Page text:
Hatcher, who also heads Rex Hill Winery and is a former managing director of Domaine Drouhin, both in Willamette Valley, wrote a more detailed warning to his winemaking peers in the Oregon Wine Press late last year. He said that Oregon Pinot Noir sales have grown 3 to 5 percent annually, while production increased at a 30 percent rate; the number of wineries doubled in the past four years to nearly 400.
'The Oregon Pinot Noir boom has really been one of overzealous investment without a sufficient market to underwrite it,' Hatcher wrote. 'Even if growth rates climb to 7 percent annually, the industry is looking at 38 months of inventory at the end of 2012. If not another vine was planted over that horizon, supply only drops to 37 months. In other words, the toothpaste is already out of the tube.'
Among other things, Hatcher pointed out that the consolidation of national distribution makes it difficult for new brands to enter the market. He criticized the lack of sufficient funds to market Oregon wine, and expressed the view that the promotion of sub-appellations has the effect of over-branding Oregon. 'There is a misplaced belief that quality will sell itself,' he said.
'The marketing we do assumes a scholarly quality in tending to further refine the knowledge of those already loyal aficionados. To broaden our market appeal, we must creatively distinguish tangible and intangible values unique to Oregon. The state and the industry are innately rich in such attributes, but they are not self-evident and we haven't fostered them. There is a great opportunity at hand to cultivate the mystique of Oregon wines, but to do so, we must first transcend our narrower self-interests.'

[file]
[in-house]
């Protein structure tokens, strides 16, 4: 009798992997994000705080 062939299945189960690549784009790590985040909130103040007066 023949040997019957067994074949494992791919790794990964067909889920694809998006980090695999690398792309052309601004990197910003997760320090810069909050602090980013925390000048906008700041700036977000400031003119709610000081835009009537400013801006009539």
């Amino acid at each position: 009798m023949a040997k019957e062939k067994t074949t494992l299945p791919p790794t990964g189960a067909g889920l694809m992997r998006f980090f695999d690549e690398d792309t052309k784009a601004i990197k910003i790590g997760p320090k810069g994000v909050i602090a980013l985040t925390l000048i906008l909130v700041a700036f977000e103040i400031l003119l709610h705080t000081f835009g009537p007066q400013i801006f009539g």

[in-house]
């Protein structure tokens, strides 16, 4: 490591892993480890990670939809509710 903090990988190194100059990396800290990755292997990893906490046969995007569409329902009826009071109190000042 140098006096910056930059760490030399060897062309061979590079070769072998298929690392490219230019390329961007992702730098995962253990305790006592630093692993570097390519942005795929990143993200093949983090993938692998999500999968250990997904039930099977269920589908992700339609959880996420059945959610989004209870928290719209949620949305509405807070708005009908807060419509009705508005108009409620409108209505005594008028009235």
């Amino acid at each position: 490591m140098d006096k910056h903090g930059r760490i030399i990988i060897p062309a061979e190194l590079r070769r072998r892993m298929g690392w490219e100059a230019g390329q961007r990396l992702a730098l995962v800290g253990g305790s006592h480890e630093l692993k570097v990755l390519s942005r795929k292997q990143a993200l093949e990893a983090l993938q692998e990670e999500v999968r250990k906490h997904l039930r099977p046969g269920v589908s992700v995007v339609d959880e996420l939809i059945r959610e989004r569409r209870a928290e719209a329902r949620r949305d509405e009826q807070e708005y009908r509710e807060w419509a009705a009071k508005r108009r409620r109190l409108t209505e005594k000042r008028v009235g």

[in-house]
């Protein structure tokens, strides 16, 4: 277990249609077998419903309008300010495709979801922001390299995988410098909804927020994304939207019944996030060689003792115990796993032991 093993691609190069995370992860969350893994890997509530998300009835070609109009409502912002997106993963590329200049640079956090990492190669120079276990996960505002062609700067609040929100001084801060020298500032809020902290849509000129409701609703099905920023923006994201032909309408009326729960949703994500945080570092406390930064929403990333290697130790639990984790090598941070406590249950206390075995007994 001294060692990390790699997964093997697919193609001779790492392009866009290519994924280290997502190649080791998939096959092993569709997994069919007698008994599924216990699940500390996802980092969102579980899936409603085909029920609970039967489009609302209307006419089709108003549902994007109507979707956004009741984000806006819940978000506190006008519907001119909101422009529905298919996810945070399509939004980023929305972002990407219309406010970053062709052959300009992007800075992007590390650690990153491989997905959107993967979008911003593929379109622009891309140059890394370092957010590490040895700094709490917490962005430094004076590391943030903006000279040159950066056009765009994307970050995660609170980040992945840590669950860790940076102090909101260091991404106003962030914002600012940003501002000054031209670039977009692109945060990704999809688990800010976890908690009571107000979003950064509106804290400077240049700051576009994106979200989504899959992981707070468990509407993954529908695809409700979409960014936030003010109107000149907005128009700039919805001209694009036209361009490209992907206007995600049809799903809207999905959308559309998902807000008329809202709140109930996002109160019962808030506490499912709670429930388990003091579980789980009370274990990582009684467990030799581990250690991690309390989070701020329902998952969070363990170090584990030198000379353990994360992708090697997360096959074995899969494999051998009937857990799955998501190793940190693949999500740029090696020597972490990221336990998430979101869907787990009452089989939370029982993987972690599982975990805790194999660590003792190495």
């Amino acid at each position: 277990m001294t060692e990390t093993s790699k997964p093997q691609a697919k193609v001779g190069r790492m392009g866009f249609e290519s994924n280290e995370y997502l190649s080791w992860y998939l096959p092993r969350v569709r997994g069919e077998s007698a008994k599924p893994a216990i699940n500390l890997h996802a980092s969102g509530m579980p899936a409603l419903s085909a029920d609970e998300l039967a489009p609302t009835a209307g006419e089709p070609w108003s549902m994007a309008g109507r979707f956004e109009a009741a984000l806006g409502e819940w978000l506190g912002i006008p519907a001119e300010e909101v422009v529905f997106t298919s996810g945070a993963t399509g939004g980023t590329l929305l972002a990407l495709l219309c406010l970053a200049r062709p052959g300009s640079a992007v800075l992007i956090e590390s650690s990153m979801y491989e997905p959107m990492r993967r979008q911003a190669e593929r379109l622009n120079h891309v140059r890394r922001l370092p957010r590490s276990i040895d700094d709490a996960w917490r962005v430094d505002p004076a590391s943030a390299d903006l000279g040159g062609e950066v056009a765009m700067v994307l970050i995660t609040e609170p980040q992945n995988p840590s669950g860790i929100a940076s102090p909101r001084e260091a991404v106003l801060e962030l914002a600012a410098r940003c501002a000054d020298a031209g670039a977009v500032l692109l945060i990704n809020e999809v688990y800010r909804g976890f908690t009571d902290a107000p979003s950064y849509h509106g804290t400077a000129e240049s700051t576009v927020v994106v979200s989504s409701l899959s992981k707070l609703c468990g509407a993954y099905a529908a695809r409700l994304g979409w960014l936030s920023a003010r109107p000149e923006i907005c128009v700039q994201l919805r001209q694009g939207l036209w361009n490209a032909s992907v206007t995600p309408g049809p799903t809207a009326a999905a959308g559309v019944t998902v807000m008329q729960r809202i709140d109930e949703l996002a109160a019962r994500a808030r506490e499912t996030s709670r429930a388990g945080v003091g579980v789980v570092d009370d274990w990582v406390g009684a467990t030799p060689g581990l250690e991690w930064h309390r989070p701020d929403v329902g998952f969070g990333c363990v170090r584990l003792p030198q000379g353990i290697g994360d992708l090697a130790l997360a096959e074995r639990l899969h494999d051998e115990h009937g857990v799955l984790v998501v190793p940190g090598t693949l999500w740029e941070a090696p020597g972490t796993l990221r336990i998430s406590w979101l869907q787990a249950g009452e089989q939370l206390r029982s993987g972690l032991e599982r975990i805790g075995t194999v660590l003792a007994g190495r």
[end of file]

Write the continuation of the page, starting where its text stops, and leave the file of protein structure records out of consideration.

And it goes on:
While Oregon's efforts in sustainable viticulture and winemaking are admirable, he said, they don't help to sell wine and should not be the main talking point of vintners. Hatcher cited a study by a UCLA economist which showed that while consumers value the principles of sustainability, organics and biodynamics, they don't generally make their purchasing decisions based on those principles.
'The effort must begin with an institutional mind shift away from marginal research, obsessive certification, and other academic pursuits,' Hatcher said. 'In contrast, other major winegrowing regions dedicate at least half their financial and non-financial resources to attracting and retaining the consumer. While much of the problem is how resources are allocated, a concomitant issue is the overall lack of funding.'
Some Oregonians aren't pleased that Hatcher spoke so forcefully and so publically, yet if he is correct, his wake-up call should be heard by every vintner in America, and anyone contemplating becoming one. Oregon's woes are being experienced throughout the country, and any winemaker who isn't concerned about his or her business now is a fool, or has money to burn.
True, Oregon's circumstances are unusual, with nearly all of its eggs in the high-end Pinot Noir basket, and with fame that came so rapidly that everyone who wanted to produce Pinot Noir high-tailed it to Willamette Valley. Even the Burgundians came to Oregon to make Pinot.
But there can be too much of a good thing, and Oregon appears to have it. How its wine business shakes out is anyone's guess: How many brands, if any, will go under? Will grapes go unpicked? Will a wave of private labels be created to use up excess grapes and wine? Will consumers see lower prices? Will we finally be able to buy Oregon Pinot Noir at Trader Joe's?
One thing is for sure: If Rex Pickett writes the "Sideways" sequel any time soon, Miles and Jack's road trip won't be nearly as much fun as the first one.